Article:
Achieving Velocity…

agile operations, agileoperations, conferences, events, jesserobbins, operations, velocity08, velocityconf

I just announced over on O’Reilly Radar that Steve Souders and I will be co-chairing Velocity, the new O’Reilly conference dedicated to Web Performance and Operations. Velocity is happening on June 23-24, 2008 at the San Francisco Airport Marriott in Burlingame, California.

Our theme is “Fast, Scalable, Resilient, Available”. We’re focusing on the crucial skills and knowledge needed by people who are building successful websites. This is the conference that many of us have wanted for a long time, and I’m really excited to help make it happen.

The Call for Participation for Velocity 2008 is open. Please the Velocity Proposals page for more details on submitting sessions. The submission deadline for all proposals is January 3, 2008.

Along with subscribing to the official RSS feed you can join the Facebook group and Upcoming event. Please use velocity08 when tagging.

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Follow-up from my Web2.0 Expo Talk…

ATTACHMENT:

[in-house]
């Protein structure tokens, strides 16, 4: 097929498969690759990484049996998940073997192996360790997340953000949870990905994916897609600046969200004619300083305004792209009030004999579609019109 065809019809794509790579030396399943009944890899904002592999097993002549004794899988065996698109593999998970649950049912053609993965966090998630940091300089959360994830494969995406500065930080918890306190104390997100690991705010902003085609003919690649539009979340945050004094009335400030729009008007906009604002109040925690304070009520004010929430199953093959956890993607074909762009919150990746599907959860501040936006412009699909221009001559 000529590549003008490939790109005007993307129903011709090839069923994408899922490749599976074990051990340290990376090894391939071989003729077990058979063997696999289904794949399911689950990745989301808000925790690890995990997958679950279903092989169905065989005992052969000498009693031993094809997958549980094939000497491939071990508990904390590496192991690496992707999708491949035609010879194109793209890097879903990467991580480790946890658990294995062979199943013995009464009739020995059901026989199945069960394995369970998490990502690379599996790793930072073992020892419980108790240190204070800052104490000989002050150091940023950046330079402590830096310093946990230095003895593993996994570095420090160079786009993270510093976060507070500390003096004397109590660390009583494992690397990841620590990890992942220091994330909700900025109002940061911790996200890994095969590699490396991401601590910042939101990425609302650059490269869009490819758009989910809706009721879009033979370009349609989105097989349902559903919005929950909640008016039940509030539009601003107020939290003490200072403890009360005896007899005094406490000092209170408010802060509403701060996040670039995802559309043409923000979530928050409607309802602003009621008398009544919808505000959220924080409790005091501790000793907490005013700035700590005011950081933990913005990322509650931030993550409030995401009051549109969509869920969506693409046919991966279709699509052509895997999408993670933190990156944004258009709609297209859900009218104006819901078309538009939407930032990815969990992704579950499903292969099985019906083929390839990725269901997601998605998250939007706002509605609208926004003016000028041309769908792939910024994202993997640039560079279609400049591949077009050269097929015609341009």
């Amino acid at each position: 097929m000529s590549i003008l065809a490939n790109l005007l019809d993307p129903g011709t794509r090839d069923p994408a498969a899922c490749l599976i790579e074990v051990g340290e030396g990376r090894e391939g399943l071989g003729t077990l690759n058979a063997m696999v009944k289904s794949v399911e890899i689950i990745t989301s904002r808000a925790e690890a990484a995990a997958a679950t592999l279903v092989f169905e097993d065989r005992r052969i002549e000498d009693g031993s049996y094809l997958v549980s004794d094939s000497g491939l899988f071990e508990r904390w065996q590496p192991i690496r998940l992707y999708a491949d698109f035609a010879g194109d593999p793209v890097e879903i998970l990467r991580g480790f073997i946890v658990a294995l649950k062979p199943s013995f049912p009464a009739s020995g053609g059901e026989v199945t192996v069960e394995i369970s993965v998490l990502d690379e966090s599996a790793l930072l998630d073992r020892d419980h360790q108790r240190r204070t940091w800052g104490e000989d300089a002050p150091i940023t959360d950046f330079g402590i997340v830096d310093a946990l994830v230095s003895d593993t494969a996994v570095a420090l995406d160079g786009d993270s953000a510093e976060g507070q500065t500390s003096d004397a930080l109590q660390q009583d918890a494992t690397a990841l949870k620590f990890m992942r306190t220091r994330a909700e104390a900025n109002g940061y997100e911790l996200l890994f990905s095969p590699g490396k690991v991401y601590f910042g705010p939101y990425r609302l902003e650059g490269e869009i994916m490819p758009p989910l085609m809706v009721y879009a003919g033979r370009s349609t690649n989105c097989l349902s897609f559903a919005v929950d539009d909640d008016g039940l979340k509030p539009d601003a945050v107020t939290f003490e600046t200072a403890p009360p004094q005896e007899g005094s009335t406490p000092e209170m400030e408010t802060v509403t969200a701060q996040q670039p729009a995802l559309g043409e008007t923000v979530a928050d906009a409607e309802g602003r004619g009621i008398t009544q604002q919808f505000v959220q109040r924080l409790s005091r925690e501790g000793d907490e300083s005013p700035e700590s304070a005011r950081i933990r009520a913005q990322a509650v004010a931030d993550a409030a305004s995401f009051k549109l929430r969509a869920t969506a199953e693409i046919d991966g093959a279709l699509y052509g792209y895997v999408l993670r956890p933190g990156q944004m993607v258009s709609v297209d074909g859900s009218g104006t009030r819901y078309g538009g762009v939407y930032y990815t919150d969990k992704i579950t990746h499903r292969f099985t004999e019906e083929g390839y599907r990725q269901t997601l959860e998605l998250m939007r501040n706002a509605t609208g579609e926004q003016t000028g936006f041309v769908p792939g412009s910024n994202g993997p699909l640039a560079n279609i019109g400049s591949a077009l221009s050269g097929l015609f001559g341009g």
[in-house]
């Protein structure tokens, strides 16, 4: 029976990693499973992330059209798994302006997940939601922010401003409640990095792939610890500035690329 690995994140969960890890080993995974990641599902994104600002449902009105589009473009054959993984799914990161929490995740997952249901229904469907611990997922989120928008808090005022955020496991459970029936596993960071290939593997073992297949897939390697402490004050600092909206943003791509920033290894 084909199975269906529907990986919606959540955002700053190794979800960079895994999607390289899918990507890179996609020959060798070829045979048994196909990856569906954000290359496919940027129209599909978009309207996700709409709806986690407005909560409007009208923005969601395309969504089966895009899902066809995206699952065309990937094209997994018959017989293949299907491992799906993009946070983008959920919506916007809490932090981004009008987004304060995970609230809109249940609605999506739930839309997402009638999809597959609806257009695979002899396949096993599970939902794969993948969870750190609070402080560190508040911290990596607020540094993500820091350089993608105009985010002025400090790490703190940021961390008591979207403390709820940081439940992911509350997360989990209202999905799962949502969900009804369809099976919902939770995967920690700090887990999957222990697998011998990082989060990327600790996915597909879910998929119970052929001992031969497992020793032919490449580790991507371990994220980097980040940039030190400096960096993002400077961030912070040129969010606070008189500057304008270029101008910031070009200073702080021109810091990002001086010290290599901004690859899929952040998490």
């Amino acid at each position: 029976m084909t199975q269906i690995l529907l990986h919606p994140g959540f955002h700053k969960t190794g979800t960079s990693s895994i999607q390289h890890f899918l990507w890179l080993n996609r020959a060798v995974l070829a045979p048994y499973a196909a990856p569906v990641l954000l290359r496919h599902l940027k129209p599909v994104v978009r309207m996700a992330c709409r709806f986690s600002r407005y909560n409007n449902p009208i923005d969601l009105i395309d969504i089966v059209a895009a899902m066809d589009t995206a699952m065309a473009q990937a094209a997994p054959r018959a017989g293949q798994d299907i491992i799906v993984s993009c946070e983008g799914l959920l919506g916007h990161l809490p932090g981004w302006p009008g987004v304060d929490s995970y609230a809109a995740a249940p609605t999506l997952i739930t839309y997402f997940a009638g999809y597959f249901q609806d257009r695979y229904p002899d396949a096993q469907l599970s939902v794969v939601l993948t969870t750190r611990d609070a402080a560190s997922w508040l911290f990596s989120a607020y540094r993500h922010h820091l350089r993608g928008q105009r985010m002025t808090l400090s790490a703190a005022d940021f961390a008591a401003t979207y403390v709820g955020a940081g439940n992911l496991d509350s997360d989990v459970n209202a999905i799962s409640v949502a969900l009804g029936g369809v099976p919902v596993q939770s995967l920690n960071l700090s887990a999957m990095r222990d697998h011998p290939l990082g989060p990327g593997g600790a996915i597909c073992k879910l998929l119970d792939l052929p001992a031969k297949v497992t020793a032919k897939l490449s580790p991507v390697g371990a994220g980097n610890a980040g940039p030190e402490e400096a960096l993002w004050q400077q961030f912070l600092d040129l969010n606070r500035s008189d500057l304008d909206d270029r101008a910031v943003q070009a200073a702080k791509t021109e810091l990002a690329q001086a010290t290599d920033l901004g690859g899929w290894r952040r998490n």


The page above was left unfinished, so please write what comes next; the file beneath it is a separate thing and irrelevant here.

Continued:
conferences, disaster, gis, openstreetmap, web20expo, web2expo, worldchanging, worldshelters

Mikel Maron posted a great followup to my web2.0 expo talk, explaining the extent of the problem in more detail as well as discussing what is being done to fix it.

The example I gave in my talk was how the Red Cross couldn’t navigate after Katrina because they depended on Google Maps, which was (and still is) out of date. The bridge was destroyed, but Google (and Yahoo, and your mapping GPS, etc) all say it’s still there.

Mikel Maron's image of google mapping error in Waveland, MS
Mikel said:

“It’s not just Google, but every major web mapping provider that’s out of date. Here is Yahoo giving directions over the bridge. The issue is with the data providers, Navteq and TeleAltas, whose business processes insert huge delays between reality and its representation catching up. Yes, there are efforts right now to rebuild the physical bridge, but that doesn’t excuse a huge obvious mistake from persisting for over 1.5 years.

This model of collecting and distributing mapping data is fundamentally broken. Basic geo-information about this world is too important and changing too fast to be in the hands of closed off corporations. Of course, there is another way, where the loop between users of data and contributors of data is closed (in an open way), and where the time data was collected and updated is transparent.”

I highly recommend checking out his blog!